Europe and CIS Construction Chemicals Market into – United Kingdom, France, Germany, Italy, Spain and Rest of Europe.
Pre-COVID Construction Chemicals Market in Europe and CIS
The Europe construction chemicals market was estimated to witness a healthy growth, before the outbreak of COVID-19 Impact. Major factors driving the market considered were the budding construction industry in Germany and France, and increased adoption of innovative construction procedures. Increasing focus on sustainable materials was also one of the factors which paved the way for the market growth before the spread of pandemic in the region. The construction infrastructure gave a boost to the construction chemicals market owing to the announcement and investment of various construction infrastructure projects in the region.
For instance, the 20-year Turkey Urban Renewal Project, a far-reaching plan to demolish some 7 million buildings and rebuild earthquake-resistant structures in their place, began in 2012 with an estimated cost of $400 billion. Additionally, after 17 years of construction, the Gotthard Base Tunnel opened in Switzerland on June 1, 2016. At 35 miles long, it's both the longest and deepest train tunnel in the world, offering unprecedented efficiency when traveling through the Alps. Russia's Moscow International Business Center, or "Moscow City," has been in development for more than 25 years and has seen $12 billion in investments. It contains many of the tallest buildings in Europe and is still only halfway finished. These projects completion and plans were the result of a healthy growth in the construction sector in Europe.
Present COVID Impact on Construction Chemicals Market in Europe and CIS
While the immediate impact of the Covid-19 lockdown on the construction sector has been strict, the crisis may ultimately prove to be a catalyst for radical change. That was the hope shared by an industry leading panel, convened last week to consider the near-term effects and probable legacy of the crisis. Recapping the results of the RICS Global Construction Monitor for Q1 2020, the Institution’s Chief Economist, Simon Robinson, cautioned that the macro-economic picture remains fluid. “There’s certainly going to be a bounce back as construction sites return to activity. But in terms of output beyond that, there’s a lot of question marks about demand, funding and just how sustainable the economic recovery will be.”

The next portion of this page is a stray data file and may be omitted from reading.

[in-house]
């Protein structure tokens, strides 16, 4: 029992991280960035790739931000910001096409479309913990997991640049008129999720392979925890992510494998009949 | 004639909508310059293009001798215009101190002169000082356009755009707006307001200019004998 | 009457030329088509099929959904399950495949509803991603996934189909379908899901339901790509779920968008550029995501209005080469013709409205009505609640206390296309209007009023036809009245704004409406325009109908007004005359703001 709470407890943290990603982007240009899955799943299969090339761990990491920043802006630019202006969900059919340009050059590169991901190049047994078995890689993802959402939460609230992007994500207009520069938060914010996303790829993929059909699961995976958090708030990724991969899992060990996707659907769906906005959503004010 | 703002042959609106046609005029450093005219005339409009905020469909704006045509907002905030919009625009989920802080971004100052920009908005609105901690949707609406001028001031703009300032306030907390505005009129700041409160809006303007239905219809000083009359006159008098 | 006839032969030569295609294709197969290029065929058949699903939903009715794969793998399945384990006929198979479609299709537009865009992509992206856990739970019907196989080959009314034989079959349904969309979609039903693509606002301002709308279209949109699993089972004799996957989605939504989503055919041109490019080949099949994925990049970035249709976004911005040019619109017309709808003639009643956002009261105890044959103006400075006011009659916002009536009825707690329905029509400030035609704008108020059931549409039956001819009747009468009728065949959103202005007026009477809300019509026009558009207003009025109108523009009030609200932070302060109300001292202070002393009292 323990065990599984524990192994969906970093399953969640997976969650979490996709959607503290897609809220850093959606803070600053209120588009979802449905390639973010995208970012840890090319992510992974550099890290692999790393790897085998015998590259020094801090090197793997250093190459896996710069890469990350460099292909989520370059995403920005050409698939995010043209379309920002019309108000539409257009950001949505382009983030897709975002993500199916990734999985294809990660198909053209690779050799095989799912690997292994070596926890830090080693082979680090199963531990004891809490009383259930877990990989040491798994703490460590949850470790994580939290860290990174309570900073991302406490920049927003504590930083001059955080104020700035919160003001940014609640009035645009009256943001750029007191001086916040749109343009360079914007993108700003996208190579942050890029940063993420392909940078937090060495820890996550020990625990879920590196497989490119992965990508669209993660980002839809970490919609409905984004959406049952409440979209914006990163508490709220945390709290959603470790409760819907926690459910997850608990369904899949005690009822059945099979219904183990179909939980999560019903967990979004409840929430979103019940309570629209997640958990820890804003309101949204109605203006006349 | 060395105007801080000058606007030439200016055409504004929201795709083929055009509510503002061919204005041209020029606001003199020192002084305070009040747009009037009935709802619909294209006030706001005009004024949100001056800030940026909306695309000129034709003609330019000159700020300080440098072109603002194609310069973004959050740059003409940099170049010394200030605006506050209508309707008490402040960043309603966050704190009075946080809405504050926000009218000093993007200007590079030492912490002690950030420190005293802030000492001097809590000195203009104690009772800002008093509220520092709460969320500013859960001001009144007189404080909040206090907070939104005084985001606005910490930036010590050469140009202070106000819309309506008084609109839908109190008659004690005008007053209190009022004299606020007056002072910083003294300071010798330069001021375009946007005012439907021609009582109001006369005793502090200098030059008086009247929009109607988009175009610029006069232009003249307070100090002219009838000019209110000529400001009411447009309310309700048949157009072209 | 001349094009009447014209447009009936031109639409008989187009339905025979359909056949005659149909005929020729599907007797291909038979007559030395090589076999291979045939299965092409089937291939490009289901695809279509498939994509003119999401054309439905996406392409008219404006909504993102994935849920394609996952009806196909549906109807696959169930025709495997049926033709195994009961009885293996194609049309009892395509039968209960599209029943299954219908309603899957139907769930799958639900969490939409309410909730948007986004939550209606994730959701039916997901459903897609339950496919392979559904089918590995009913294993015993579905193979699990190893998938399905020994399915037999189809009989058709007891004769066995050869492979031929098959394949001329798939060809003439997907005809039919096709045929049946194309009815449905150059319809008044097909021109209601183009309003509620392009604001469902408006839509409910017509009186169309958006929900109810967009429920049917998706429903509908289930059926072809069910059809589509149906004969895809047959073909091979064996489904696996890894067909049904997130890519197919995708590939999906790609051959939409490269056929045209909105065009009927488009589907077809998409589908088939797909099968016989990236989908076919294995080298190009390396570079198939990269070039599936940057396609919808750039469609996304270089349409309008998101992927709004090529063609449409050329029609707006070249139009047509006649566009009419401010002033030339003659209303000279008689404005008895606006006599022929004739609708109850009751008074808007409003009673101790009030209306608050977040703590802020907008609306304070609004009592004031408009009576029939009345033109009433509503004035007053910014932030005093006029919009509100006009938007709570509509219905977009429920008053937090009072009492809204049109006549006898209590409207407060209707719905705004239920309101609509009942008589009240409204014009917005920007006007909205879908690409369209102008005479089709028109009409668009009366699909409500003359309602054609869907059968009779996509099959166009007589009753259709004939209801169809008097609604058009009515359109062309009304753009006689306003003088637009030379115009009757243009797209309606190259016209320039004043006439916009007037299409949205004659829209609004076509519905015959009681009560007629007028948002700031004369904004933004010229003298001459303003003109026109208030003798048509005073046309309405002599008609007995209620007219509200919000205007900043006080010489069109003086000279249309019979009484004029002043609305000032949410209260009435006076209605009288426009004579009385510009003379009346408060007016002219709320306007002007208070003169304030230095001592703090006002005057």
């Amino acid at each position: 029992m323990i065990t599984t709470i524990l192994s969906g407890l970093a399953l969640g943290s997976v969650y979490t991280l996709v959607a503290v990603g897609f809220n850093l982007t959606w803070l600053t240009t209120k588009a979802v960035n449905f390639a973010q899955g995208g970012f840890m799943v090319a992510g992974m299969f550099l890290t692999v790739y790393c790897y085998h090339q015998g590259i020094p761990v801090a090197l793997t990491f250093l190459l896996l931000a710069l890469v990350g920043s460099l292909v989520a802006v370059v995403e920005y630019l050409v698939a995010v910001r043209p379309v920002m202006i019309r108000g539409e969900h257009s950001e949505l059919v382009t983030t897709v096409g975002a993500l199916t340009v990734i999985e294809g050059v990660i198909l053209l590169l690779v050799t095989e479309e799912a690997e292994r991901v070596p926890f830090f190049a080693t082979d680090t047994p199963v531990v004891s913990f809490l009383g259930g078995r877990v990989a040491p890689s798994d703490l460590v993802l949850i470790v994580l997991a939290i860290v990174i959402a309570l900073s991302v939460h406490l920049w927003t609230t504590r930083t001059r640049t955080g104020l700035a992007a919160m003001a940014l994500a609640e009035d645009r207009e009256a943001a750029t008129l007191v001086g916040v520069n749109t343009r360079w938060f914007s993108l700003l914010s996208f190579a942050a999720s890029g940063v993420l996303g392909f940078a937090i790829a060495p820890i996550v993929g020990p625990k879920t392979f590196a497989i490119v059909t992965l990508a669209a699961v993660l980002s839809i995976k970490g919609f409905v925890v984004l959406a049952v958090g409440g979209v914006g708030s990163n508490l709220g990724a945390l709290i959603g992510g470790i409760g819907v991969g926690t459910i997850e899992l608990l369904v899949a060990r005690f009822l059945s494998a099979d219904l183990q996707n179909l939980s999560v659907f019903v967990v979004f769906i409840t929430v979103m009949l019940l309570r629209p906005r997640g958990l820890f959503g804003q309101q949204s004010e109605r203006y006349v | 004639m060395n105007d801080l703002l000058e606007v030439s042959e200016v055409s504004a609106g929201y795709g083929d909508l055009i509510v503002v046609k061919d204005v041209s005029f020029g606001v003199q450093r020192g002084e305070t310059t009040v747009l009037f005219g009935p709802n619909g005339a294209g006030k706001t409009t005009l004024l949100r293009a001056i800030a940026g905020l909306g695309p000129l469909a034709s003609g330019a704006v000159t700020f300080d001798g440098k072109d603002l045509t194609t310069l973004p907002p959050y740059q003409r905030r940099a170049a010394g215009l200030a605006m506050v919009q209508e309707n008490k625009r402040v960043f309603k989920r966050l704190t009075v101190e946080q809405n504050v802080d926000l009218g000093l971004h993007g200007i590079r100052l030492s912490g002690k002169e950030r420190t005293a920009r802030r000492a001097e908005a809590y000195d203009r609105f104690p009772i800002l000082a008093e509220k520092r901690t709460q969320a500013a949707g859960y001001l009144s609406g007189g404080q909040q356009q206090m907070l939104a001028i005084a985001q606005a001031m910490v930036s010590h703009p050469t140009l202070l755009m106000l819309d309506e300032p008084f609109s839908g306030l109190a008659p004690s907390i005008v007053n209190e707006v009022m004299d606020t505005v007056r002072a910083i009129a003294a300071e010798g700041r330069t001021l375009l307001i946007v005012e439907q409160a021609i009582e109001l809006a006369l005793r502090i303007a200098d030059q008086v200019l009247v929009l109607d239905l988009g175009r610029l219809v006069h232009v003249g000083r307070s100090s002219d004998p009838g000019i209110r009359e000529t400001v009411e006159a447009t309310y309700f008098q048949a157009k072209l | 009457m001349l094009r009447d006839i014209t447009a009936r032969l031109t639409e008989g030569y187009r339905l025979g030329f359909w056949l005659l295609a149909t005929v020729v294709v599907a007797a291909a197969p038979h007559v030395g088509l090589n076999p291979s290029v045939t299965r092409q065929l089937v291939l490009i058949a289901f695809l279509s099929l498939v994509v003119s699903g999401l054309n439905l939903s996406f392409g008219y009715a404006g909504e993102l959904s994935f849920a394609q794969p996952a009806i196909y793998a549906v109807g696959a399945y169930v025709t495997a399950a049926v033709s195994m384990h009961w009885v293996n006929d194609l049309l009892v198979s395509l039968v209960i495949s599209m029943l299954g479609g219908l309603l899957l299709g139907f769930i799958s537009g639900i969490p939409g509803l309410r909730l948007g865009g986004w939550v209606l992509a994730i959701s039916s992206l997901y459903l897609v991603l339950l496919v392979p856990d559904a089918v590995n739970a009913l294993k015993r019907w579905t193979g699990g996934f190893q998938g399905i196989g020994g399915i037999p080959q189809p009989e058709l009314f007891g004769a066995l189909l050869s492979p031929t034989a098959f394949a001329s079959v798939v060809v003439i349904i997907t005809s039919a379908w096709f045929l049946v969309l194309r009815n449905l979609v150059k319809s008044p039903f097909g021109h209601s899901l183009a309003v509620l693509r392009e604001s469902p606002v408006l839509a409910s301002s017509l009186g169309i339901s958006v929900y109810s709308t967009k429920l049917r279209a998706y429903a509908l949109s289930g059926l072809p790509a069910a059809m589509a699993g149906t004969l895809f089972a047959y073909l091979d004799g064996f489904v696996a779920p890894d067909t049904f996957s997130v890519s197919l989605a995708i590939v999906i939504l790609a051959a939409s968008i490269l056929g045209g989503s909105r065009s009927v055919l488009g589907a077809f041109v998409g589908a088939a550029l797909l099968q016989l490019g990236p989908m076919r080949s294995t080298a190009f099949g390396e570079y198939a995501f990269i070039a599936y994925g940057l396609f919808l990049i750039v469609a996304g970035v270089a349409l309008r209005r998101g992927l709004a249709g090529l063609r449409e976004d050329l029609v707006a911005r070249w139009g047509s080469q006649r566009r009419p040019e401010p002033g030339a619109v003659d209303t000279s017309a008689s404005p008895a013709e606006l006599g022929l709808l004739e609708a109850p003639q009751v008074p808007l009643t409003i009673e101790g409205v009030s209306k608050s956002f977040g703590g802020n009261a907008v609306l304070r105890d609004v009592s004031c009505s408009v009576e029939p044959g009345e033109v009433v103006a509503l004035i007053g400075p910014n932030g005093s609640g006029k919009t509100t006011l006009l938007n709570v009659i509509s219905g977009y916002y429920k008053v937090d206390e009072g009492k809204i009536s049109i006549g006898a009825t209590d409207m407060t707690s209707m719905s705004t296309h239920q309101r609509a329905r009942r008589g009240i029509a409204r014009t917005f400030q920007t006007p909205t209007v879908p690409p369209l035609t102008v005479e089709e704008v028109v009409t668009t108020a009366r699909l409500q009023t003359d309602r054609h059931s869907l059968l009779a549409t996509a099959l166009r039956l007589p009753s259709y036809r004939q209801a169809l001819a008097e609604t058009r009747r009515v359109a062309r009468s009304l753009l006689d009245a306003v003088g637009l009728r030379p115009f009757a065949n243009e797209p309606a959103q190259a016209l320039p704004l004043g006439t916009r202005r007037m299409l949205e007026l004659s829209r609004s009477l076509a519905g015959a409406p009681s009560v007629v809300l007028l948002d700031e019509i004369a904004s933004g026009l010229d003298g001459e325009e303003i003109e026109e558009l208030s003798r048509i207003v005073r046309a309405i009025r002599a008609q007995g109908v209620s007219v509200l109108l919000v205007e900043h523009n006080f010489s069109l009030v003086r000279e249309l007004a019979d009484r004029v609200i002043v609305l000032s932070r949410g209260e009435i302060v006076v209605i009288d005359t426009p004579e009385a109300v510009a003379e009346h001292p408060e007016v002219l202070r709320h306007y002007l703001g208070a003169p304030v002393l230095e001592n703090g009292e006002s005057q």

Domenico Campogrande, Director General of the European Construction Industry Federation (FIEC), concurs. The FIEC is currently conducting weekly surveys of its membership in order to gauge industry sentiment across the EU27. The findings have thus far made for sobering reading. The situation across Europe is very diverse. There are countries where activity has continued more or less as usual, and others where everything has stopped completely. It’s difficult to give an overall picture, but we expect a decrease in activity for this year 2020, compared to 2019, of around 20%. It’s a big number, and the figures for 2021 also look quite bad at this stage.
Measures taken to recover economy from COVID impact
All European Union countries are undergoing severe output losses as a consequence of the COVID-19 crisis, but some have been hurt more than others. In response to the crisis, EU leaders have agreed on a Recovery and Resilience Fund (RFF), which will help all EU countries, but those hit hardest will benefit most. This Policy Contribution explores why some countries have been hit economically more than others by COVID-19. Using statistical techniques described in the technical appendices, several potential explanations were examined: the severity of lockdown measures, the structure of national economies, the fiscal capacity of governments to counter the collapse in economic activity, and the quality of governance in different countries. EU found that the strictness of lockdown measures, the share of tourism in the economy and the quality of governance all play a significant role in explaining differences in economic losses in different EU countries. However, public indebtedness has not played a role, suggesting that that the European Central Bank’s pandemic emergency purchase Programme has been effective. EU used its results to explore why some southern EU countries have been more affected by the COVID-19 crisis than some northern countries. Depending on the pairs of countries or country groupings that we compared, we found that differences in GDP losses were between 30 and 50% down to lockdown strictness, between 35 and 45% to the quality of governance and between 15 and 25% down to tourism.
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